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Industry watch: The keys to innovation and entrepreneurship

Colley Hwang, DIGITIMES, Taipei 0

Acer founder Stan Shih. Credit: DIGITIMES

Acer founder Stan Shih, who has been in the IT industry for 50 years, has been my role model since I was young. When I got older, I started my business, and his experience had become my valuable entrepreneurial references. A while ago, I received Shih's newly released book "The Keys to Innovation and Entrepreneurship." I quickly finished reading it and tried to identify and come up with some industrial paradigms and insights. From the perspective of an entrepreneur, I am delighted to share my entrepreneurial experiences and thoughts.

Different from many Taiwanese manufacturers who have been dedicated to mass production, Acer has long adhered to brand marketing since its inception in 1976. In many occasions during industrial transitions, "Re-shape Acer" is a concept often invoked. And the experience of business spin-off after the millennium is a paradigm for Taiwan's industrial development. Will the brand value and business model that Stan Shih defined at the inception be changed because of changes in time of change and characteristics of successors?

Everyone has his or her way of running business. The business model of the hardware business is easy to copy, and the barrier to entry is relatively low. The business model of the software business is not easy to copy since only two or three players can survive, and the value of the brand varies from time to time and from place to place. Brand strategies for B2C and B2B are not the same, and we must define the brand value from two dimensions: "brand awareness" and "value added," says Shih. If the interaction between the two is positive, then it can bring a multiplier effect, or else, it is necessary to consider redefinition or organizational restructuring. Take IBM's PCs for example. If the PC business fails to bring positive value, selling the brand can be the best way to go, and I think this also applies to NEC's situation.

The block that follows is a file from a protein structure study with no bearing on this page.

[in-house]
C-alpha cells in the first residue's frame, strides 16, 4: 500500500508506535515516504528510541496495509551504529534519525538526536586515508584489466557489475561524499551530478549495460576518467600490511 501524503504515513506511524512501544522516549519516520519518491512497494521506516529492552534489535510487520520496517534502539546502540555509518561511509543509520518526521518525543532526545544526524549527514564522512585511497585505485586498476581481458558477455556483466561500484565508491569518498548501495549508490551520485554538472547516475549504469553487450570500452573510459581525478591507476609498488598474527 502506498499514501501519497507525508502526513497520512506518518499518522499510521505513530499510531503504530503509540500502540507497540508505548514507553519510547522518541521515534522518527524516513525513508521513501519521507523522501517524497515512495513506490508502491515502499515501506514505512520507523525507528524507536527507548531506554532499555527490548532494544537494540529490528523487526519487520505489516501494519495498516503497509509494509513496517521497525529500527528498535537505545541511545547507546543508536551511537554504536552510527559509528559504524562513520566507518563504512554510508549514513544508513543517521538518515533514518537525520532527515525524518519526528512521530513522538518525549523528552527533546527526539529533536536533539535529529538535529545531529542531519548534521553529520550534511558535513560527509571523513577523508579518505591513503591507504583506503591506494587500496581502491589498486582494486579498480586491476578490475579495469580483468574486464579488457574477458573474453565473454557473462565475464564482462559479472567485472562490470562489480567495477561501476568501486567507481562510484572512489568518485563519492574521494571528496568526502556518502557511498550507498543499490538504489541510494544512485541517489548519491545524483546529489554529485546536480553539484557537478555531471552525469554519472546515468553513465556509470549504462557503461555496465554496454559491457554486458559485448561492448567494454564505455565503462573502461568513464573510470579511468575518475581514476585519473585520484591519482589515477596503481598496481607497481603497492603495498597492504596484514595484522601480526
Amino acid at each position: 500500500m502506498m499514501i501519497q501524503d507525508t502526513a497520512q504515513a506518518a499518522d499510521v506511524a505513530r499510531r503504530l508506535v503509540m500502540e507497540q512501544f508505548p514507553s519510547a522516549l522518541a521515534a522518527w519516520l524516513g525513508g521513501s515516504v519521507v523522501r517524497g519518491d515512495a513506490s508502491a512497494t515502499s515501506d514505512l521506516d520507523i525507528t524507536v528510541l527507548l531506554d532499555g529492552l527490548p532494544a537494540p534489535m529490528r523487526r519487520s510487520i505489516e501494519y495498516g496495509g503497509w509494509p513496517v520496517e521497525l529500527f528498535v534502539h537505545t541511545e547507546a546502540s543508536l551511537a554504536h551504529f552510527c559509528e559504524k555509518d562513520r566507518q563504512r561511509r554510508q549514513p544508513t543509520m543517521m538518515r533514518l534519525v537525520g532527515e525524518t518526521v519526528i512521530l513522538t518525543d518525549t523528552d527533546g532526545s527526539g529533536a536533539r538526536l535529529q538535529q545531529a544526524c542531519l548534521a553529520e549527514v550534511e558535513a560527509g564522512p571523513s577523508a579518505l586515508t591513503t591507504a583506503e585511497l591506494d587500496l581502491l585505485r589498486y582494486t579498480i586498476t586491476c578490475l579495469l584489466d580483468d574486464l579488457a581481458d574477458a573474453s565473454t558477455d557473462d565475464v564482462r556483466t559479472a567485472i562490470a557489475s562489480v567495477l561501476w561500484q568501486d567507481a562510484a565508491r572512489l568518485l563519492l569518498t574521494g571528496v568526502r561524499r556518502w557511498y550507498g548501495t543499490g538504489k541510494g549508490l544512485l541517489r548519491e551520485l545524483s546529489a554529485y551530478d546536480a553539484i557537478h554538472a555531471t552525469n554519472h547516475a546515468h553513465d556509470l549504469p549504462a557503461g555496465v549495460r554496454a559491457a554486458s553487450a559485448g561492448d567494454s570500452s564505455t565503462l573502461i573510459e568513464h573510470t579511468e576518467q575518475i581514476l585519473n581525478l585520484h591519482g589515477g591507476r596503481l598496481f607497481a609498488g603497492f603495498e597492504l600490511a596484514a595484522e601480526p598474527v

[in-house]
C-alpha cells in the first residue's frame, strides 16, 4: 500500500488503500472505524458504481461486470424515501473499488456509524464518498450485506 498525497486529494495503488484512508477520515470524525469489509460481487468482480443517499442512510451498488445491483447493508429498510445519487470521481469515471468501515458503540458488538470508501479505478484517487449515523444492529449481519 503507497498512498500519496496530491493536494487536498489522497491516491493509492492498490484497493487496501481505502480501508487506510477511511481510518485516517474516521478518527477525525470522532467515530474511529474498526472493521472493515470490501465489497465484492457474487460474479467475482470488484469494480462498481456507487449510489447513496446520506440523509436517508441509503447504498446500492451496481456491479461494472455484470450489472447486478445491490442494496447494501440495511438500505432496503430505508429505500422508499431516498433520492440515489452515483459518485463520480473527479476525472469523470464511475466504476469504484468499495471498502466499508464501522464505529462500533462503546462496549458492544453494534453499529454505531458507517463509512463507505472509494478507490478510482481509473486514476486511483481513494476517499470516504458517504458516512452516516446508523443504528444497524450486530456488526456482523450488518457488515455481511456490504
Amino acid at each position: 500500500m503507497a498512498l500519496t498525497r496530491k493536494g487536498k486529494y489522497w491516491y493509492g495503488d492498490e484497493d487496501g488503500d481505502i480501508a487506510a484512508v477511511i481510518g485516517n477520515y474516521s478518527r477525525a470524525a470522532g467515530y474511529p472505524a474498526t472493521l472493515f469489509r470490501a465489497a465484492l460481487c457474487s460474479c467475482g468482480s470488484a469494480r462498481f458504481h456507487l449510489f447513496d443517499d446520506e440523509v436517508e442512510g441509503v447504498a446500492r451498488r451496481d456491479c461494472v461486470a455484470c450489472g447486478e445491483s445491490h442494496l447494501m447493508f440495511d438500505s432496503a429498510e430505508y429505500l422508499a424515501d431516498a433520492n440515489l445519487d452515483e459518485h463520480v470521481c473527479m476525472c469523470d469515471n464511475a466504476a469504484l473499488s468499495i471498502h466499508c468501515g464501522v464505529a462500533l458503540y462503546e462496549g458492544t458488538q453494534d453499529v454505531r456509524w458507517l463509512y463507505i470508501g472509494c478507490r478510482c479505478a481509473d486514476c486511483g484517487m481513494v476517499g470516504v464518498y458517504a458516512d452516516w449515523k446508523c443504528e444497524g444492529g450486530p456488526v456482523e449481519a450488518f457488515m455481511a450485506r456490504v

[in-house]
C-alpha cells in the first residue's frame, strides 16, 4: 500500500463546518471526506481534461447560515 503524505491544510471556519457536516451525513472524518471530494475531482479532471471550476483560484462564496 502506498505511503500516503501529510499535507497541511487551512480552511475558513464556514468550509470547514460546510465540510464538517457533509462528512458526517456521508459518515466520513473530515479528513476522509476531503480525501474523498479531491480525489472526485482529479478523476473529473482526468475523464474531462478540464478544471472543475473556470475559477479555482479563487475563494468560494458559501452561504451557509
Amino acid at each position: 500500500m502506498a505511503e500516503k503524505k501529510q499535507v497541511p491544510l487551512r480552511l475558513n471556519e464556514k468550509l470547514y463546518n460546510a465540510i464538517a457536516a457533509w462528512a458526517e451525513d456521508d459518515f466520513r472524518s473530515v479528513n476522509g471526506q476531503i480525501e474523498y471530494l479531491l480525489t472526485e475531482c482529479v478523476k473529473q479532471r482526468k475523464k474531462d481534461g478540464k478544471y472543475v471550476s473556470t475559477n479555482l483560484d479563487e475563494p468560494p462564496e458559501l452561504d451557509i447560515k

From the inception of his business, Shih hopes to build a company with a system of values retaining the founder's mind and soul. He never feels enervated whenever he talks about Acer. In the 1990s, Shih proposed the concept of the "smile curve" which complemented Acer's business philosophy and kept pace with the times. If I talked with Shih about the smile curve again, I believe he would redefine his view with an "evolving" smile curve.

In the early 1980s, Acer entered the PC market by introducing the brand "Micro Professor." To tap the education market, Shih set up "Third Wave" targeting PC-related content business with publications such as "The Gardener of Microprocessors." The PC market grew rapidly under the support of Microsoft's Windows software and Intel's microprocessors since 1985. Anticipating enormous future business opportunities, many of Acer's employees left to start their own businesses. Elitegroup, Asustek and other computer companies were all established by engineers who left the Acer Group.

Over the years, I have never heard Shih speak ill of other companies, but instead he has been running the Acer brand with its original vision. It takes long-term and in-depth deployment to run a brand, and thus Acer is still among the world's top-5 PC brands. From Acer's expansion to game consoles, smart healthcare, cyber security and other different fields, I have witnessed the sustainable system of values of enterprises.

Colley Hwang, president of DIGITIMES Asia, is a tech industry analyst with more than three decades of experience under his belt. He has written several books about the trends and developments of the tech industry, including Asian Edge: On the Frontline of the ICT World published in 2019, and Disconnected ICT Supply Chain: New Power Plays Unfolding published in 2020.
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